The role played by the Foundation’s leading officials in the discrimination against and expropriation of opponents of National Socialism has proved extremely problematic. Through the Mozartwerk, the Foundation was actively involved in German cultural propaganda in occupied territories. The confiscated music collections of the monasteries of St. Peter and Michaelbeuern were assigned to the Foundation’s library. Various attempts by Valentin to incorporate Mozart autographs from private and public collections into the library with governmental help are documented. Although Valentin did not shy away from deliberate denunciations, these attempts ultimately failed, primarily because the Foundation, as a private association, was not taken into account when the government distributed looted property.
With the essay collection Die Internationale Stiftung Mozarteum und der Nationalsozialismus. Politische Einflüsse auf Organisation, Mozart-Forschung, Museen und Bibliothek, edited by Alexander Pinwinkler and Oliver Rathkolb (Verlag Anton Pustet, Salzburg 2022), the International Mozarteum Foundation has taken a first step towards a critical and scholarly assessment of its past during the National Socialist era. Individual studies focus on the Nazi period but also cover the earlier and later years.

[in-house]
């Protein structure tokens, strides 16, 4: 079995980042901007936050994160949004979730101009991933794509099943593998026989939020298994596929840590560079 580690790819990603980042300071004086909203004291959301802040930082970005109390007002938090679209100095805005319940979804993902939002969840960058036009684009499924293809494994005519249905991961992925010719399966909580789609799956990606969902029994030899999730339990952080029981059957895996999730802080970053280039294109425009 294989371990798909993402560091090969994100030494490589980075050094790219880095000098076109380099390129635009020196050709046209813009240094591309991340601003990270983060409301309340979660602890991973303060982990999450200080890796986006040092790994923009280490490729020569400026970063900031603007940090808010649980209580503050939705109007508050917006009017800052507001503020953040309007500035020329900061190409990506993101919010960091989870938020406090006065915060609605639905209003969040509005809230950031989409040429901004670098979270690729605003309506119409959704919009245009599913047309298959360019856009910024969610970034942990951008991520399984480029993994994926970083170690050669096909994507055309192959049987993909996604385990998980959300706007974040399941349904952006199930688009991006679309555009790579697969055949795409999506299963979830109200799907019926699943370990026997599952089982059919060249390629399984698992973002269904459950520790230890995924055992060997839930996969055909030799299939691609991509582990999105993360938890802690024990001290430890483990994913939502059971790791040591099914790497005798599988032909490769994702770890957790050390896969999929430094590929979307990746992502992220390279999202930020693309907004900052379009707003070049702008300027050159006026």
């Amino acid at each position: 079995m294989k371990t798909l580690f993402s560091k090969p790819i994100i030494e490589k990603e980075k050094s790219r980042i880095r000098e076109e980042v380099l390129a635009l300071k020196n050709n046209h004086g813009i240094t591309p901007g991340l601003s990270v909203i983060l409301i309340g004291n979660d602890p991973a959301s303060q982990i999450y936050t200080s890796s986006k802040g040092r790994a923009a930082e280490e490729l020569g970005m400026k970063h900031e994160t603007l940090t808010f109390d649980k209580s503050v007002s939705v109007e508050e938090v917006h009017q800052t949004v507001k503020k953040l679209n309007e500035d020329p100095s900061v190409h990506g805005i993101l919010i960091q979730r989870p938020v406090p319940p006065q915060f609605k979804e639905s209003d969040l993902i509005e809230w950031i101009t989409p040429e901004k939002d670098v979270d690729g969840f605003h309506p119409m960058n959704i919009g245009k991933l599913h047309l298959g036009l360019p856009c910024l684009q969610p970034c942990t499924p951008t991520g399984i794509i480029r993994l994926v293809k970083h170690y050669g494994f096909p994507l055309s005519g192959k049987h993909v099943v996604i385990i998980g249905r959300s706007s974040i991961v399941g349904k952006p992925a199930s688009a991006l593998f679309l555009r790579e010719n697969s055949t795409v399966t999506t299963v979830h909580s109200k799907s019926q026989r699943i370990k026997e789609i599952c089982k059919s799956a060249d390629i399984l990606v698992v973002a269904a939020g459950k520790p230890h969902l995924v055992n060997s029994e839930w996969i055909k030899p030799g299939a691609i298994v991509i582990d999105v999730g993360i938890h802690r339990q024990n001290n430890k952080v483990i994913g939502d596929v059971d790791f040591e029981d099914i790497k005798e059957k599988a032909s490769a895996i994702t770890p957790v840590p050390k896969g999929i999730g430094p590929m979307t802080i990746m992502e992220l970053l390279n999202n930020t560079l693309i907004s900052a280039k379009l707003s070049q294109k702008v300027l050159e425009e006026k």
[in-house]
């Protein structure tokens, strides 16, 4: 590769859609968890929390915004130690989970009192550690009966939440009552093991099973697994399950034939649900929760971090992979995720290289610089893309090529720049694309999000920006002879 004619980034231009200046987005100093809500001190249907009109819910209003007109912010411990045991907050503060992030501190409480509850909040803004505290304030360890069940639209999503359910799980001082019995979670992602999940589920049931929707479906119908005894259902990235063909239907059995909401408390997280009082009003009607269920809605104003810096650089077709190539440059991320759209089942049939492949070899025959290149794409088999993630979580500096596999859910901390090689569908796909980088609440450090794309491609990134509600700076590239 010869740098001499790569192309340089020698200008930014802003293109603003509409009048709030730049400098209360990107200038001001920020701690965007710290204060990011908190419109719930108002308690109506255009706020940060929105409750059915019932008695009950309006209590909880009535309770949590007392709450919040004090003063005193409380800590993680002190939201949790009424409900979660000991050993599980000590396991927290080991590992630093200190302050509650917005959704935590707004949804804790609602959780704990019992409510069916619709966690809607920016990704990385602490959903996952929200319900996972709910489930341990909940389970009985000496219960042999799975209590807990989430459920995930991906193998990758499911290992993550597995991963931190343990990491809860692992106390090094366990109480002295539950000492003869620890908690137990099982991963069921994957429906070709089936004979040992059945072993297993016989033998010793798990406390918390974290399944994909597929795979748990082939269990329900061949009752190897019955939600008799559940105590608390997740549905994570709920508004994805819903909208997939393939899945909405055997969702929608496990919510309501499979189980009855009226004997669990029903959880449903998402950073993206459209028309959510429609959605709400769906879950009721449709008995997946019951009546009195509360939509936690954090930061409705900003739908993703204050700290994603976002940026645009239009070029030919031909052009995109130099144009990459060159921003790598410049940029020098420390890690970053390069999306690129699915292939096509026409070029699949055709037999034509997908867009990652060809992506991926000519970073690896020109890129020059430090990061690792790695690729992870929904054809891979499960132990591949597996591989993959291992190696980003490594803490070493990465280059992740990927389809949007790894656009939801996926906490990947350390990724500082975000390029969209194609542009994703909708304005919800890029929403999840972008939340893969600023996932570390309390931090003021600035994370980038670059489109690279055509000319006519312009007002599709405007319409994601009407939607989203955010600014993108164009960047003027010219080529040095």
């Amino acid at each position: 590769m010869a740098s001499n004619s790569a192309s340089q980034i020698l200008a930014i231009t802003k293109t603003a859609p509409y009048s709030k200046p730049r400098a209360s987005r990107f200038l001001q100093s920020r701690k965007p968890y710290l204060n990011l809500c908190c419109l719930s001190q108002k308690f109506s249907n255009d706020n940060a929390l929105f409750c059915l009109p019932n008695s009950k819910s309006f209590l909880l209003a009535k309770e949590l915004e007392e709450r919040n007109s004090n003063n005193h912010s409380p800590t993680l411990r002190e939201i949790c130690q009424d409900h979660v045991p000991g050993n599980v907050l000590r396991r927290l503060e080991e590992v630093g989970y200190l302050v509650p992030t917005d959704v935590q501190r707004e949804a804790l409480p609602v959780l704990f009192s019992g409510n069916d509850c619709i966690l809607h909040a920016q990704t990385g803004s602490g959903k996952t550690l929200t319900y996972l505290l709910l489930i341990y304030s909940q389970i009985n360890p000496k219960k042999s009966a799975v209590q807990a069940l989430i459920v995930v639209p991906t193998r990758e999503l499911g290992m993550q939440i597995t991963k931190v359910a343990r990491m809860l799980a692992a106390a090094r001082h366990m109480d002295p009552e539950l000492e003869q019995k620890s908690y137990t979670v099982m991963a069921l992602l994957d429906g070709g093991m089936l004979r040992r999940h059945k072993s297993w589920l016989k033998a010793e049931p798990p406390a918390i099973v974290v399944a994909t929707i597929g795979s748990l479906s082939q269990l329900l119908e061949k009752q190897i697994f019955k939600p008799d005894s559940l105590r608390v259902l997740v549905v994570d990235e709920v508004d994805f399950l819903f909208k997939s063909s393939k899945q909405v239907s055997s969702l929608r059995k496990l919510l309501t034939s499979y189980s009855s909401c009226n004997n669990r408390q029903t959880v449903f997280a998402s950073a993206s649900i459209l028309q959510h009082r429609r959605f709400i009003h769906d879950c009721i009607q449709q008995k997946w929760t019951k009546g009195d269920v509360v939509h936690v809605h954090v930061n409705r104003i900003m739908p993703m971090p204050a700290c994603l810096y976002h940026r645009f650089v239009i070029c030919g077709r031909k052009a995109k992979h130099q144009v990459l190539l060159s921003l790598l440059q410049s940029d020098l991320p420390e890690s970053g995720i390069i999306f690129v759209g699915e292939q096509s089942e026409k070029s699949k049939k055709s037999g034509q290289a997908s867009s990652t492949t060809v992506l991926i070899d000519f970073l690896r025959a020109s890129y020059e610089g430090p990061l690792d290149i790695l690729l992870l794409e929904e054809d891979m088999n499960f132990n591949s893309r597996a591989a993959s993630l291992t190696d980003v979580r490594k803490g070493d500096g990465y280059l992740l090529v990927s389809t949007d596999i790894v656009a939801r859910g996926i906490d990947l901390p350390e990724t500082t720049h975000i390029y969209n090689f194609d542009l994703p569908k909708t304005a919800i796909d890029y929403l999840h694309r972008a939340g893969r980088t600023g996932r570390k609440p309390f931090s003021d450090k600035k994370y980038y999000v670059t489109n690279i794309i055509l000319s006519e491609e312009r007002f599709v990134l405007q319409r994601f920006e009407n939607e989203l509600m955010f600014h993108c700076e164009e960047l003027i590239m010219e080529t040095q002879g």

(Foto: Speech of “Gauleiter” Gustav Adolf Scheel at the 150th anniversary of Mozart’s death 1941, © ISM-Archiv)
After 1945, the increased importance of the Mozarteum Foundation in the Third Reich – which essentially went hand in hand with the political propagation of Mozart and his music as allegedly genuinely “German” and “Aryan” – contrasted sharply with attempts by those responsible at the Foundation to downplay as far as possible their own role during the previous years . In fact, however, the politicization of the leading figures in the Foundation (particularly Albert Reitter, Erich Valentin and Oskar Grazer) and their involvement with state institutions and those in power were probably stronger during the Third Reich than they ever were before or afterwards.